A fresh controversy erupted on Monday (22 June) after filmmakers in Kerala announced a new period film titled ‘Vaariyamkunnan’, based on the life of a Jihadi named Variyam Kunnathu Kunjahammed Haji who was responsible for carrying out genocide against thousands of Hindus in Kerala during the early 1920s.
On Monday, it was revealed that director Aashiq Abu has cast Malayalam actor Prithviraj Sukumaran in his period film titled ‘Vaariyamkunnan’, slated to be released in 2021. The controversial movie is based on the story of Muslim leader of Moplah community, who massacred thousands of Hindus during the Malabar or Moplah communal riots in 1921.
Actor Prithviraj Sukumaran, took to Facebook, to announce his new movie and also hailed the Jihadist in his post. The actor, sharing the posters of the movie, said Variyam Kunnathu stood up against an empire that ruled a quarter of the world.
ലോകത്തിന്റെ നാലിലൊന്ന് ഭാഗവും അടക്കി ഭരിച്ചിരുന്ന ബ്രിട്ടീഷ് സ്വാമ്രാജ്യത്തിനെതിരെ യുദ്ധം ചെയ്ത് ‘മലയാളരാജ്യം’ എന്ന…
“Etched out his own country with an army that waged a never before war against the British. Though history was burned and buried, the legend lived on! The legend of a leader, a soldier, a patriot. A film on the man who became the face of the 1921 Malabar revolution. Vaariyamkunnan. Filming begins in 2021. On the 100th anniversary,” said his Facebook post.
The new Malayalam movie on the life of Islamic terrorist Variyam Kunnathu, who had unleashed massive terror on Hindus on the Malabar region of Kerala, is yet another attempt to whitewash the crimes committed by the Islamists in the country under the garb of freedom of movement.
The absolving of crimes by a section of filmmakers, especially in Kerala, by hailing a terrorist as someone who “rebelled” against the British, is nothing but an attempt to erase the history and also a dangerous act of rewriting the history of Malabar or Moplah Hindu massacres to suit their anti-Hindu narrative.
Who really was Variyam Kunnathu Kunjahammed Haji?
Variyam Kunnathu or Chakkiparamban Variyamkunnathu Kunjahammed Haji, who proclaimed himself to be the ‘Sultan of Eranad’ – the region of Kerala where the Moplah genocide occurred, was, in fact, the Father of the Moplah Hindu genocide, who along with Muslim forces looted and massacred Hindus of the region under the garb of rebelling against the British in the early 1920s.
The Moplah Hindu Genocide, also often whitewashed as the Malabar Rebellion, or the Mappila Rebellion, are a series of incidents in the history of the country, where Hindus were not only butchered by the Muslims, but also the entire barbarity was erased from history in entirety, or altered to fit a suitable political narrative.
The four-month period of horror in the Malabar region of Kerala when Muslim rioters carried out a mass genocide against Hindus, actually started as a freedom revolt against the British but ended up being as a reason for the Jihadists like Variyamkunnathu to wipe out the Hindu population of northern Kerala.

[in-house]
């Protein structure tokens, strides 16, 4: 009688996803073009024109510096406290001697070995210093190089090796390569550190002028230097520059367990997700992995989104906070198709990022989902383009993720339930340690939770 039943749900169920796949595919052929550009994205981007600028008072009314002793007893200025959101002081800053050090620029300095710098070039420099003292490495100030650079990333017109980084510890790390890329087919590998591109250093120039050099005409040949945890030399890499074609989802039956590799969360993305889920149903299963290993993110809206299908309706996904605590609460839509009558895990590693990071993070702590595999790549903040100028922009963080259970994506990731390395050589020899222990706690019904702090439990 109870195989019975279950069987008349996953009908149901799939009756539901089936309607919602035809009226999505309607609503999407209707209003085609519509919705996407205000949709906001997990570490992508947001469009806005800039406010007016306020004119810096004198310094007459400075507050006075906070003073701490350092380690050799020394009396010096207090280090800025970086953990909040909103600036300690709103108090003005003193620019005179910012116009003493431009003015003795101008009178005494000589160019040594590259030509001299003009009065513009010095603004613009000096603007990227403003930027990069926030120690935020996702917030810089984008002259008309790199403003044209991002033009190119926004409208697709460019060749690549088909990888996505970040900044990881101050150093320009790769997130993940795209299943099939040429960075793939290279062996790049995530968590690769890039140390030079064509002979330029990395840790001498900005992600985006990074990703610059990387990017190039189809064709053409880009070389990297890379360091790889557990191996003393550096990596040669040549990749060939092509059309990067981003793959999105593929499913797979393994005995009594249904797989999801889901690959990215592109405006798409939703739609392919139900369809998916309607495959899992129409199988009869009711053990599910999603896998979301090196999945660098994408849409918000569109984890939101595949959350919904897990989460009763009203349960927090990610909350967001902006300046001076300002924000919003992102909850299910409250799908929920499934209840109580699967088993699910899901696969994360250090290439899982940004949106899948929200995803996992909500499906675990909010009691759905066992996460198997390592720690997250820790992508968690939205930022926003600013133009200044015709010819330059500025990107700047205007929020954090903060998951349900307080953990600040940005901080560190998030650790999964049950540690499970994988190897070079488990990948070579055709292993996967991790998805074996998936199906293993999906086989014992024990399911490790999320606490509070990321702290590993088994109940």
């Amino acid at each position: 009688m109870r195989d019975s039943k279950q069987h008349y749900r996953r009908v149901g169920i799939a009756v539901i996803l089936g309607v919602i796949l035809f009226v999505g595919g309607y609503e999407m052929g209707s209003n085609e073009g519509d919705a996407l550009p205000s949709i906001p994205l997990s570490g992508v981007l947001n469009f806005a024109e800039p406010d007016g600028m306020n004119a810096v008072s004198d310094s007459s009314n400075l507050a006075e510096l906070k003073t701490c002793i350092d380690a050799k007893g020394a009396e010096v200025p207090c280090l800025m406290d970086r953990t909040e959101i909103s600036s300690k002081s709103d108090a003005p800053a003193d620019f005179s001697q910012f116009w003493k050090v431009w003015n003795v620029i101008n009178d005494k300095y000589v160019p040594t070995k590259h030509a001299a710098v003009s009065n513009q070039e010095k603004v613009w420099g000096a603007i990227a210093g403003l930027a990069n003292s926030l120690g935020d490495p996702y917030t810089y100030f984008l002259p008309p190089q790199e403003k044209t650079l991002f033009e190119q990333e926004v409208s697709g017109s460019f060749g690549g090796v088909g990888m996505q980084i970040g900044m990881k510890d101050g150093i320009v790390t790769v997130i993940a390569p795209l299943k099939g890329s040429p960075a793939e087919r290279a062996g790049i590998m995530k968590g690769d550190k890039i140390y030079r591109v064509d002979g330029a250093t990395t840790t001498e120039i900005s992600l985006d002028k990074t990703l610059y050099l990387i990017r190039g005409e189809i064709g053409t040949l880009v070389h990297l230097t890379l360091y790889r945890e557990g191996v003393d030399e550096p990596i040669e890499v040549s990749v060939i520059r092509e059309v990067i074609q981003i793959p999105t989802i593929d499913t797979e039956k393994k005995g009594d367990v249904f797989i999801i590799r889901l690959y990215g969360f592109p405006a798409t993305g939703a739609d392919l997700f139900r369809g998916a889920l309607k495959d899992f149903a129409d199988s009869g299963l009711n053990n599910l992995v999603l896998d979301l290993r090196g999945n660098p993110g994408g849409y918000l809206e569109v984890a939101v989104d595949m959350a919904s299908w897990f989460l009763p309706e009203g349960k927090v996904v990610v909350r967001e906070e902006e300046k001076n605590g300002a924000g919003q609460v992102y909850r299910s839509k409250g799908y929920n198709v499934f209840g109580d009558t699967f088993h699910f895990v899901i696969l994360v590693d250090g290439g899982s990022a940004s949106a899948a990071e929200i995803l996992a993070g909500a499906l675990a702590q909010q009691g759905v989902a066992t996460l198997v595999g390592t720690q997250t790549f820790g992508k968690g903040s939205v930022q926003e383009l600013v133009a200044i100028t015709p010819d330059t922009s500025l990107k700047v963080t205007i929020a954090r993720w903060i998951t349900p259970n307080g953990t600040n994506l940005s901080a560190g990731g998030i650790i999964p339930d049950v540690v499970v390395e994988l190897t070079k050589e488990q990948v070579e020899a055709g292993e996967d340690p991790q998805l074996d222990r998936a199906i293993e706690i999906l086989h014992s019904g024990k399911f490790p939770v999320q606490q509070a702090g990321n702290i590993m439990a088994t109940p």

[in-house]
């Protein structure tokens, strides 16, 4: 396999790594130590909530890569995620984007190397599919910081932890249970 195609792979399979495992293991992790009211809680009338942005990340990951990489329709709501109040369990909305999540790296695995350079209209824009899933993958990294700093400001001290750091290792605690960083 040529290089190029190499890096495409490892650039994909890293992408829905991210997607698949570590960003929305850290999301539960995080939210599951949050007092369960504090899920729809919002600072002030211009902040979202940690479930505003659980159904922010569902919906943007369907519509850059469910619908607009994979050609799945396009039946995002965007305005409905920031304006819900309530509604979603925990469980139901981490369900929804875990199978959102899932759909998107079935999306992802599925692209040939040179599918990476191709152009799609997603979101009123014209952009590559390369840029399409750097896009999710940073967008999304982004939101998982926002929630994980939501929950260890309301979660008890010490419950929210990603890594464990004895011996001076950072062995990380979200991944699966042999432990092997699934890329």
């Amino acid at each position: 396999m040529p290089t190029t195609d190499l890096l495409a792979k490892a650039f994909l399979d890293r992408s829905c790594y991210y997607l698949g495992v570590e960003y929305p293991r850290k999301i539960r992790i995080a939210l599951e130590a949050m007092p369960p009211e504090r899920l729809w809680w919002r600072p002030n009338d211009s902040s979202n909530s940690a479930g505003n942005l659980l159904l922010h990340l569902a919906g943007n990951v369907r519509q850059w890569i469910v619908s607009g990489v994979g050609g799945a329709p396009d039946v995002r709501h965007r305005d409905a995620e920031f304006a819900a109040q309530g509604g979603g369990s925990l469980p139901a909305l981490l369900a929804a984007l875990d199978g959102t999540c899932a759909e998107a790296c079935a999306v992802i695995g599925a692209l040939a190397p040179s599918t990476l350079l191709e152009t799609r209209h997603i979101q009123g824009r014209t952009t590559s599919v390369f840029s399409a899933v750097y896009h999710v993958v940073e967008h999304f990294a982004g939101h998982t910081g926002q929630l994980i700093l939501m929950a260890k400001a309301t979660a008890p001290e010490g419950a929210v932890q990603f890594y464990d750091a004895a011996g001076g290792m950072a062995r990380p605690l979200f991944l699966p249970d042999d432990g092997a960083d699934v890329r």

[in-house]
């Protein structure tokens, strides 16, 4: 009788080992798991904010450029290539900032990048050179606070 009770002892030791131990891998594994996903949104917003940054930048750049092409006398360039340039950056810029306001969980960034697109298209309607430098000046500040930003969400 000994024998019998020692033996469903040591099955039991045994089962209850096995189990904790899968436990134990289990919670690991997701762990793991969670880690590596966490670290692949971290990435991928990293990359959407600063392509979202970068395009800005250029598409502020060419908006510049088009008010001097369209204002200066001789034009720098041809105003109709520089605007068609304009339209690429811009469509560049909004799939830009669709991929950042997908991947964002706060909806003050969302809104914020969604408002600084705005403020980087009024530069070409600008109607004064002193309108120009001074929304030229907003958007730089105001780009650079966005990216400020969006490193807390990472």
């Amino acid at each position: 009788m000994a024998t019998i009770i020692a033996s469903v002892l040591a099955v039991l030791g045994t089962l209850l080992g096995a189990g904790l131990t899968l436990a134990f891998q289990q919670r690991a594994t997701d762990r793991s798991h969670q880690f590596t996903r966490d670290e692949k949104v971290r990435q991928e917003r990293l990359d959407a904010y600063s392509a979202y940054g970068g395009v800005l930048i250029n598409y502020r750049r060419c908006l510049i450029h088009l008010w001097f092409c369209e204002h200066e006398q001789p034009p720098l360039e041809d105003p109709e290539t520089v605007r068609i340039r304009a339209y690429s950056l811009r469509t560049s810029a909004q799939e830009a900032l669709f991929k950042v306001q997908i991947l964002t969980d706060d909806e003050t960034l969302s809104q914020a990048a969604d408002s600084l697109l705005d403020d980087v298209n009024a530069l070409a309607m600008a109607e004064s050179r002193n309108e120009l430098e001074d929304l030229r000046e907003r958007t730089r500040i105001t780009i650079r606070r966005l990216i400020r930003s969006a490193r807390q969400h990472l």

Along with his friend and aid – Ali Musliyar, Variyam Kunnathu led the Moplah riots in Kerala in 1921 and was an active supporter of the Khilafat movement, which eventually led to the partition of the country and the creation of Pakistan. The estimated Hindu deaths of the ethnic cleansing in Moplah massacre accounts to somewhere around 10,000 and it is believed that as many a 100,000 Hindus were forced to leave Kerala in the wake of the riots.
The number of Hindu Temples that were destroyed in the genocide is speculated to be a hundred. Forcible conversion of Hindus were rampant and unspeakable atrocities were poured upon Hindus. It can be read about in more detail here.
The atrocities against Hindus were so barbaric such that the leading national leaders of the day had to express their shock against the Moplah massacres.
Babasaheb Ambedkar in his book, Pakistan or the Partition of India, wrote, “The blood-curdling atrocities committed by the Moplas in Malabar against the Hindus were indescribable. All over Southern India, a wave of horrified feeling had spread among the Hindus of every shade of opinion, which was intensified when certain Khilafat leaders were so misguided as to pass resolutions of “congratulations to the Moplas on the brave fight they were conducting for the sake of religion.”
Annie Besant described the events in her book ‘The Future of Indian Politics’ as, “They murdered and plundered abundantly, and killed or drove away all Hindus who would not apostatize. Somewhere about a lakh of people were driven from their homes with nothing but the clothes they had on, stripped of everything. Malabar has taught us what Islamic rule still means, and we do not want to see another specimen of the Khilafat Raj in India”
The Malayalam movie ‘Vaariyamkunnan’, produced by a team mostly of Malabar Muslims, may have just thought that they could ignore the massacres unleashed against Hindus by their forefathers and re-write the history to hail the genocide maniac through their films.